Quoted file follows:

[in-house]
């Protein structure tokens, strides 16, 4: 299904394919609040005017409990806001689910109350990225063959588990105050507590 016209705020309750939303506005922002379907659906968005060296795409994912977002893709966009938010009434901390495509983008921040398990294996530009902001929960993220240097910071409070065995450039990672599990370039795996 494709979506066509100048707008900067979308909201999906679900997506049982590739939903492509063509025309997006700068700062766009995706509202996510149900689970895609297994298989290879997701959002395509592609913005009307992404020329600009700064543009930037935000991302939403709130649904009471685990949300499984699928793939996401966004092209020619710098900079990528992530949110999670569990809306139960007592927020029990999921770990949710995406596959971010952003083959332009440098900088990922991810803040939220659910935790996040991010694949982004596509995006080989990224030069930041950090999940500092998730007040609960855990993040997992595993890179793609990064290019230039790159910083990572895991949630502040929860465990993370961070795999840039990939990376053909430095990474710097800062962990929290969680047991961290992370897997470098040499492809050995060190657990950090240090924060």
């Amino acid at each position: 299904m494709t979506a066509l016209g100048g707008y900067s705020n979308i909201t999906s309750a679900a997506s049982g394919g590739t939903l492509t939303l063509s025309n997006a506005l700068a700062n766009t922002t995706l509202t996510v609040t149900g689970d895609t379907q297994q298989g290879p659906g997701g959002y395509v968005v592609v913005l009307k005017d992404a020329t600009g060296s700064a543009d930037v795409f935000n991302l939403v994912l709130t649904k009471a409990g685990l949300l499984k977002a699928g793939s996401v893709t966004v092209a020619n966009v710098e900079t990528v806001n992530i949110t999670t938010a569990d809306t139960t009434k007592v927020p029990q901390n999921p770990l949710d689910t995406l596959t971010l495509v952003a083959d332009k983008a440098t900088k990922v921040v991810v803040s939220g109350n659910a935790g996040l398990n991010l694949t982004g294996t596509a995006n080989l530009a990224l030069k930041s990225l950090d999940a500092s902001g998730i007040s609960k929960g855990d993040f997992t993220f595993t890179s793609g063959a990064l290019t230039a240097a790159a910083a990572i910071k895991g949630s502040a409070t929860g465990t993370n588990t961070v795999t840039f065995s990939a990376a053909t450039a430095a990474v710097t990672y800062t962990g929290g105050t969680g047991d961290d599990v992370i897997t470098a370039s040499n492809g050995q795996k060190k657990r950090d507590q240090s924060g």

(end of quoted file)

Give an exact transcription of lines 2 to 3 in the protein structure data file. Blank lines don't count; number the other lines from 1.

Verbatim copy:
């Protein structure tokens, strides 16, 4: 299904394919609040005017409990806001689910109350990225063959588990105050507590 016209705020309750939303506005922002379907659906968005060296795409994912977002893709966009938010009434901390495509983008921040398990294996530009902001929960993220240097910071409070065995450039990672599990370039795996 494709979506066509100048707008900067979308909201999906679900997506049982590739939903492509063509025309997006700068700062766009995706509202996510149900689970895609297994298989290879997701959002395509592609913005009307992404020329600009700064543009930037935000991302939403709130649904009471685990949300499984699928793939996401966004092209020619710098900079990528992530949110999670569990809306139960007592927020029990999921770990949710995406596959971010952003083959332009440098900088990922991810803040939220659910935790996040991010694949982004596509995006080989990224030069930041950090999940500092998730007040609960855990993040997992595993890179793609990064290019230039790159910083990572895991949630502040929860465990993370961070795999840039990939990376053909430095990474710097800062962990929290969680047991961290992370897997470098040499492809050995060190657990950090240090924060």
């Amino acid at each position: 299904m494709t979506a066509l016209g100048g707008y900067s705020n979308i909201t999906s309750a679900a997506s049982g394919g590739t939903l492509t939303l063509s025309n997006a506005l700068a700062n766009t922002t995706l509202t996510v609040t149900g689970d895609t379907q297994q298989g290879p659906g997701g959002y395509v968005v592609v913005l009307k005017d992404a020329t600009g060296s700064a543009d930037v795409f935000n991302l939403v994912l709130t649904k009471a409990g685990l949300l499984k977002a699928g793939s996401v893709t966004v092209a020619n966009v710098e900079t990528v806001n992530i949110t999670t938010a569990d809306t139960t009434k007592v927020p029990q901390n999921p770990l949710d689910t995406l596959t971010l495509v952003a083959d332009k983008a440098t900088k990922v921040v991810v803040s939220g109350n659910a935790g996040l398990n991010l694949t982004g294996t596509a995006n080989l530009a990224l030069k930041s990225l950090d999940a500092s902001g998730i007040s609960k929960g855990d993040f997992t993220f595993t890179s793609g063959a990064l290019t230039a240097a790159a910083a990572i910071k895991g949630s502040a409070t929860g465990t993370n588990t961070v795999t840039f065995s990939a990376a053909t450039a430095a990474v710097t990672y800062t962990g929290g105050t969680g047991d961290d599990v992370i897997t470098a370039s040499n492809g050995q795996k060190k657990r950090d507590q240090s924060g």